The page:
Climate Science Electric Vehicles Public Opinion Weekly Climate Change Briefing

Weekly Climate Change Briefing, 1 December 2019

Climate Change news, people, gossips, and tech.

Tesla Cybertruck: “Better  Utility than a Truck with more Performance than a Sportscar”

Vavavoom. After much teasing, Tesla’s cybertruck has finally been unveiled. It’s not out yet, and we still don’t know what the final specifications of the production model will be (supposedly the truck will look like the picture below).

 It’s an all electricK pickup truck, which packs a lot of power, a lot of speed and a lot of range. Its windows will be shatterproof (though they did break during the demonstration). In the first few days after the fanfare demo, Elon Musk, the CEO of Tesla, was able to tweet that some 300,000 people had put $100 dollars down for pre-orders. Impressive marketing indeed.

 I like the version with the pull out barbecue. Great for impromptu picnics or tailgate parties. 🍡

Tesla cybertruck with bbq

Toyota: “Right now, there’s no demand for Electric Vehicles.”

This is a pretty sobering interview of the General Manager of Toyota North America. Read between the usual corporate lines. No plan for electric cars. Toyota has been arguing quite ineptly that hybrids are in fact on board charging electric vehicles. Fancy that! When asked about its competitors (all have electric cars scheduled to hit the markets), the gentleman trashes them pronto. They are no good so they have to make electric cars, unlike us, the best. Volkswagen? It’s because of the diesel scandal etc.

That deserves an “OK Boomer”.

Toyota and the Japanese car manufacturers sound more and more like Kodak and Nokia at their heydays.  If you look at their vehicle offering (with the notable exception of Nissan), the Japanese seem to be more inclined to sell us the same old antiquated petrol tech, granted with nice shiny touch screens and Apple Car Play for our smartphones. Then again, Toyota has been the uncontested king in the Third World with its ubiquitous Land Cruisers and pickup trucks that equip government goons and UN agencies alike. But customers’ tastes are changing fast in emerging economies… with half decent roads you can drive an electric Audi or Porsche just as easily as a petrol hungry Land Cruiser.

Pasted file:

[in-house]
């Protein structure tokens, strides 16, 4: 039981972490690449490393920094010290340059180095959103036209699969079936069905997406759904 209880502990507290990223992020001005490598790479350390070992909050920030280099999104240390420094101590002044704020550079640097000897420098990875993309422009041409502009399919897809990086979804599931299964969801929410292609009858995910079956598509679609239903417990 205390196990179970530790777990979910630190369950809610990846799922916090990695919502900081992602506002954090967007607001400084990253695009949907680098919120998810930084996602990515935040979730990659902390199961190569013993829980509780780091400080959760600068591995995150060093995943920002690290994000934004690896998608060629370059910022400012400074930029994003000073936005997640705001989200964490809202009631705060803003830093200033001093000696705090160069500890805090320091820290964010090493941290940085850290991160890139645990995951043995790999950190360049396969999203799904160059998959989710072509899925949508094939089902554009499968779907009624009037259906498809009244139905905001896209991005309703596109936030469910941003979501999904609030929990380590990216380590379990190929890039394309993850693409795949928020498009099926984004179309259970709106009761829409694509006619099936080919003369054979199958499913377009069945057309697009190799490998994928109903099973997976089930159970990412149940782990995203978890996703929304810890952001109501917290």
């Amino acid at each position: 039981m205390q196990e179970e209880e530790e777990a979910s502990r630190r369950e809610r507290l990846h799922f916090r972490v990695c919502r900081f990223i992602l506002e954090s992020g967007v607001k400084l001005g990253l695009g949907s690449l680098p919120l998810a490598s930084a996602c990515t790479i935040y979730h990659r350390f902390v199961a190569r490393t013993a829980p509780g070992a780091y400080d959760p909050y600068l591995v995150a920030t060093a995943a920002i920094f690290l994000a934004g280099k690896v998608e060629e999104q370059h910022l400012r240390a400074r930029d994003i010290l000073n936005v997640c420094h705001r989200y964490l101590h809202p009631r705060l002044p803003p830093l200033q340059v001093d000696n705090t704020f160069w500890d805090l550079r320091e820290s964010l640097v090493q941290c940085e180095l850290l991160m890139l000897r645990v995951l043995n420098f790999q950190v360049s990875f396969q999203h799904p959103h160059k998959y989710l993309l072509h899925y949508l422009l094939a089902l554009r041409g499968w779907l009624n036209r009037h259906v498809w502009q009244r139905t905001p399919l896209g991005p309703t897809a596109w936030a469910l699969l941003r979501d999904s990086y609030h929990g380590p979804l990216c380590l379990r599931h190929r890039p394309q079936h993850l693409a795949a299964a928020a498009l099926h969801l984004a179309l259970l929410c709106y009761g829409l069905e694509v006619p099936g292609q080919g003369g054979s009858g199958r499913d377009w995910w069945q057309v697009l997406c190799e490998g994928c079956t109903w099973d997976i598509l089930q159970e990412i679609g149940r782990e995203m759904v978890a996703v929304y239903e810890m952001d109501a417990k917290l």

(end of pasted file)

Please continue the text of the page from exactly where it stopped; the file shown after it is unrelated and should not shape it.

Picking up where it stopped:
A great photo by Darina Rodionova on Unsplash
Toyota Land Cruiser in its natural habitat (preferably developing country of the Tropics)

World Meteorological Organization: “Concentrations of carbon dioxide (CO2) reached 407.8 parts per million in 2018, up from 405.5 parts per million (ppm) in 2017”

The World Meteorological Organization (WMO) has the usual annual dire news on greenhouse gas concentrations in the earth’s atmosphere. No surprise here. The 400 ppm, which we merrily crossed in 2015, was seen as the point of no return.

World Meteorological Organization: “Concentrations of carbon dioxide (CO2) reached 407.8 parts per million in 2018, up from 405.5 parts per million (ppm) in 2017”

There’s no sign of slowing down, let alone a decline says the WMO. Keep in mind that the last time the Earth experienced such high levels of greenhouse gas concentrations in the atmosphere, average temperatures were 2-3 degrees higher and sea level 10-20 meters than now. 🚣🏼‍♂️

2019 Climate and Public Opinions International Survey: “Reality of climate change no longer questioned”

Ipsos, a French marketing research firm, has completed a survey of climate change and public opinion across 32 countries for French electric utility Electricité de France (EDF). The good news is that people are finally concerned about climate change and realize that it is happening. It’s not the stuff of legend or fake news. But the bad thing is about a quarter of people still attribute climate change to natural or unknown phenomena. Huge variations across countries of course.

I was pleasantly surprised that around the planet when asked whether they knew what they could do to fight climate change on a personal level, almost half of respondents responded “yea, somewhat”.  A good third of people want their next car to be electric. 🚗

32 countries surveyed

24017 respondents

29 questions

Great concern about climate change

Climate change no longer questioned

Confusion on cause of climate change

Change in lifestyle still modest

Obs'COP 2019